The demand for illegal cannabis is still on the rise despite widespread legalisation of the drug across Canada, according to a recent report by CBC.
Some 60 per cent of Canadians are
continuing to purchase weed on the black market or from illegal sources, one
year on from the legalisation of recreation cannabis in the country.
The shocking news details how Canadians are still more likely to purchase cannabis from illegal drug dealers as opposed to legal dispensaries.
The black market remains a $4 billion-a-year
industry, despite the amount of sales from illegal products decreasing since
October last year.
There are a number of reasons as to why this may be the case, the first and most important of which is the price. Illegal cannabis dealers don’t have to pay for licenses or regulatory approval, where as legitimate firms are forced to spend millions in order to abide by regulatory standards.
In the province of New Brunswick, Jay LeBourque runs a lounge where he sells cannabis in spite of the fact that he disagrees with the practices of the government-operated stores, which often sell high priced weed of a weaker-strength product.
Gift to customers
LeBourque has admitted that he doesn’t
grow his own cannabis but chooses to buy it from someone who produces it
illegally, and goes on to “gift” it to customers in exchange for buying a sticker
at his lounge, from around $3 up to $30.
He gets around the law by offering the
cannabis as a gift as opposed to a direct sale, stating that he’s “pushing it,
yeah” adding “because I do not agree with it”.
Another reason is the lack of physical
stores in Canada. In Ontario just 25 stores obtained licenses to sell cannabis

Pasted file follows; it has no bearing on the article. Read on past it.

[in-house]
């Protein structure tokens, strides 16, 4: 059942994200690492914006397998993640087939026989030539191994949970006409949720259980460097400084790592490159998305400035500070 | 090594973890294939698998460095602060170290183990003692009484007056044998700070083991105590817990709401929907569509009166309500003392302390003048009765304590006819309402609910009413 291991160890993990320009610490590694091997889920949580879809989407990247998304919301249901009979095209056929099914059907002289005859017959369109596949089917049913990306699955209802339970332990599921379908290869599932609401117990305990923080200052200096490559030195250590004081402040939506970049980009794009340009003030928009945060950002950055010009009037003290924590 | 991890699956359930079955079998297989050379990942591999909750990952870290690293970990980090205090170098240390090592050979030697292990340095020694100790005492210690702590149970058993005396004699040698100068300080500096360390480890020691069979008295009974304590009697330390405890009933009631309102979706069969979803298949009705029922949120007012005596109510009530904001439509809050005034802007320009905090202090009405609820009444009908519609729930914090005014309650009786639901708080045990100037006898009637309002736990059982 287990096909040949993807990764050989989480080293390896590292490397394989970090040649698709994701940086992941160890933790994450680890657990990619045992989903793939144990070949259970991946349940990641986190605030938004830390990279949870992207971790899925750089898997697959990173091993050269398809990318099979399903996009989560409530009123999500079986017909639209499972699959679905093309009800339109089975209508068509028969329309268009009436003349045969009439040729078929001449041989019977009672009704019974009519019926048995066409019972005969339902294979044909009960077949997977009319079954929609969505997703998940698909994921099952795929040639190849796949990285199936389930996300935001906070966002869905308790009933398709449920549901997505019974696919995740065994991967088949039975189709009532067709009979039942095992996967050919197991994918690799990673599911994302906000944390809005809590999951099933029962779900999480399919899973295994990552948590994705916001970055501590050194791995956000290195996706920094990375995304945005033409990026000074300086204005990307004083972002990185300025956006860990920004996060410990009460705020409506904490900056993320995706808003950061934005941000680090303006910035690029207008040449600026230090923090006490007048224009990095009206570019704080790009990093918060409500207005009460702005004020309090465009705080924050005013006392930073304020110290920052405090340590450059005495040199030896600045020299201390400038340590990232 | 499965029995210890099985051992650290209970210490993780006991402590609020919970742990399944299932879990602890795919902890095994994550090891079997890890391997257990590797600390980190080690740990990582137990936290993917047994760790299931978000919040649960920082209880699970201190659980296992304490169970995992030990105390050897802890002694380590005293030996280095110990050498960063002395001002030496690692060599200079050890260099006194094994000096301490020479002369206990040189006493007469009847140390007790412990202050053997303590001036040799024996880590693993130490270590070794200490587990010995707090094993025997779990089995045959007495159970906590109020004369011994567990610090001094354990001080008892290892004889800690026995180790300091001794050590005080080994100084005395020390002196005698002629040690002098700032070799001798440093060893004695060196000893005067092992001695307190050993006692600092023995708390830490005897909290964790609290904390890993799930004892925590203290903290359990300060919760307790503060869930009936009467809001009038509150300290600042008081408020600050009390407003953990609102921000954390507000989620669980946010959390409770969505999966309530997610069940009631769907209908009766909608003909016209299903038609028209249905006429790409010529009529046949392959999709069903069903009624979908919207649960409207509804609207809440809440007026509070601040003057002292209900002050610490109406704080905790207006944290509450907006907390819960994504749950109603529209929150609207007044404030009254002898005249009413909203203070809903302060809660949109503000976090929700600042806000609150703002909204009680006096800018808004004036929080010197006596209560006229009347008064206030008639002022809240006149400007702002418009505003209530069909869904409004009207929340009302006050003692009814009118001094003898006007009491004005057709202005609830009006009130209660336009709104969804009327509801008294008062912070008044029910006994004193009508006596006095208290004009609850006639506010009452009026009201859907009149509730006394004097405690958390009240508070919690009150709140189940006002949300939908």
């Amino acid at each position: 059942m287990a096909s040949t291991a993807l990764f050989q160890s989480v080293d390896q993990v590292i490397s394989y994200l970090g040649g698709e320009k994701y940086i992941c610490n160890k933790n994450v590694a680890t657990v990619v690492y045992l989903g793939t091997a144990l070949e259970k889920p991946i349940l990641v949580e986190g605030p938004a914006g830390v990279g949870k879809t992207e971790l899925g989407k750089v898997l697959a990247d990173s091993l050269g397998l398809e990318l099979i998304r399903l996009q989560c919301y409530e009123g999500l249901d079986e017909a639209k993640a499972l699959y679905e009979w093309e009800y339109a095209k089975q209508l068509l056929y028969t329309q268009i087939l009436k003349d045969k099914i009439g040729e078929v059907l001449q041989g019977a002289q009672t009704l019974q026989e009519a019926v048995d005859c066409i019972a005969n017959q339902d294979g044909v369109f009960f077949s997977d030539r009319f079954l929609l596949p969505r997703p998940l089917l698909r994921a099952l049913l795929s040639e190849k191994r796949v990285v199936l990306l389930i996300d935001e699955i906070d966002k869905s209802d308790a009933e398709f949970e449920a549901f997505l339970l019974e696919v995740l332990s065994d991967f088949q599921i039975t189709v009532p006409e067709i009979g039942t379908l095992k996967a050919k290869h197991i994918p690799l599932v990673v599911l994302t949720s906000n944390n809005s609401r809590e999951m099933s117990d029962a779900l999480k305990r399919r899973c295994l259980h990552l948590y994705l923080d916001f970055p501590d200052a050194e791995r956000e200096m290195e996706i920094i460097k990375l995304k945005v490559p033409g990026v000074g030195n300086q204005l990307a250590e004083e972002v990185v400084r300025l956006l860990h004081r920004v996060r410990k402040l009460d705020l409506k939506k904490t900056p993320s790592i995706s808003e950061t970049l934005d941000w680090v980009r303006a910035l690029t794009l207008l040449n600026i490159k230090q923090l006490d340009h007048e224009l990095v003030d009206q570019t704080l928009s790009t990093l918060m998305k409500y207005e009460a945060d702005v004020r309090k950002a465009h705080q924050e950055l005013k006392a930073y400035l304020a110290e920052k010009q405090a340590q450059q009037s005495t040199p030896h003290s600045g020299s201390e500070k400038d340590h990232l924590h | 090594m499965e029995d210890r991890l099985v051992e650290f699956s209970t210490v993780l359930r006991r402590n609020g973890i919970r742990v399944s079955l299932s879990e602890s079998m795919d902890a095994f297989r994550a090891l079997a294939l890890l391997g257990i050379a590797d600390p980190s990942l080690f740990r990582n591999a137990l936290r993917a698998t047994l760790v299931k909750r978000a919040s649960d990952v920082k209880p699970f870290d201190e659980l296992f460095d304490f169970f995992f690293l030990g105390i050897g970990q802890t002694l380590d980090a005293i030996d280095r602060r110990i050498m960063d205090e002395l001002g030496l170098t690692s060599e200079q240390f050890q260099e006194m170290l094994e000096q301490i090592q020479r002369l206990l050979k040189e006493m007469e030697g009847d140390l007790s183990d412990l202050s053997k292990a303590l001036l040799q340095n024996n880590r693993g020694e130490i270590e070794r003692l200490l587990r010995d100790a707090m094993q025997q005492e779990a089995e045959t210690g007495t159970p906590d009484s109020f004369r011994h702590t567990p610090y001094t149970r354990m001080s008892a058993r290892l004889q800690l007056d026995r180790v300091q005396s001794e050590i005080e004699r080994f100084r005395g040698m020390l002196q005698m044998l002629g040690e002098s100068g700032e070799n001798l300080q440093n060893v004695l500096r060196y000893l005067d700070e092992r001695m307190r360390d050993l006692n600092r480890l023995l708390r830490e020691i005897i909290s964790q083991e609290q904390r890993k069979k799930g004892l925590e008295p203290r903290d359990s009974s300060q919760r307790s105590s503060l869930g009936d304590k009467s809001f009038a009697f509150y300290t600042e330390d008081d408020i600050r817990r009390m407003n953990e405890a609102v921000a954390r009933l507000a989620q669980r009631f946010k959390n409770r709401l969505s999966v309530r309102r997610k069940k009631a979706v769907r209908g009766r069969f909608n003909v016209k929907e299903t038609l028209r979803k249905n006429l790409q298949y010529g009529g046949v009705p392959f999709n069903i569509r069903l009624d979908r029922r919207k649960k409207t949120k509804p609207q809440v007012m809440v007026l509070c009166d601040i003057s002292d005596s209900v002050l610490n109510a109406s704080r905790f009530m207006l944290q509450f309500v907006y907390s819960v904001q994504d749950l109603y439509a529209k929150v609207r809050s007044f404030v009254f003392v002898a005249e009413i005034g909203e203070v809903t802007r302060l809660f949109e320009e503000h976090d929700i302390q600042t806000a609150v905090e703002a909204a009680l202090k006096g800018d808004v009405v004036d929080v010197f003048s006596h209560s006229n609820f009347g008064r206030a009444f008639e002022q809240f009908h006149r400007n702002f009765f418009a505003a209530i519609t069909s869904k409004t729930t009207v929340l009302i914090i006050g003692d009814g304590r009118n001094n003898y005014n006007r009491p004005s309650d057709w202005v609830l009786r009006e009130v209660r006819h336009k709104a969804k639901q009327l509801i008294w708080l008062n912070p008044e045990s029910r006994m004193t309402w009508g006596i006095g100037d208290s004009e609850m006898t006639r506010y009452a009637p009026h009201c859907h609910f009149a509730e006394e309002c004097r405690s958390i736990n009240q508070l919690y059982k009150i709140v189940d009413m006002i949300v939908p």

in January of this year, a further 50 were added but it is still a relatively
small number compared with the likes of California, where they are situated on
almost every street.
Back in New Brunswick, the only
government authorised retailer of recreational cannabis is Cannabis NB. It
charges a premium price for the product, which consequently pushes potential
customers back into the arms of illegal street dealers.
Earlier this year, Cannabis NB
released its first 166 day sales report,
which totalled at $18.6 million, a disappointing 58 percent lower than what the
company had initially projected for itself before the stores were launched.
Lack of supply
A spokesperson from Cannabis NB insisted in a statement that “price point is not the driver of sales shortages – lack of supply is”. However, their website has more than 80 cannabis products listed, which suggests that stock remains plentiful, although the company has certainly suffered from national shortages in the past.
Price is still a big issue for
potential customers of Cannabis NB, as the cheapest available product it sells
currently is the dried bud from the company Plain Packaging which retails at
$8.57 per gram and can only be purchased in seven gram packages totalling to
$59.99, with a single gram being worth $1.20 more than the national average in
Canada for legal cannabis.
With Canada being at the forefront of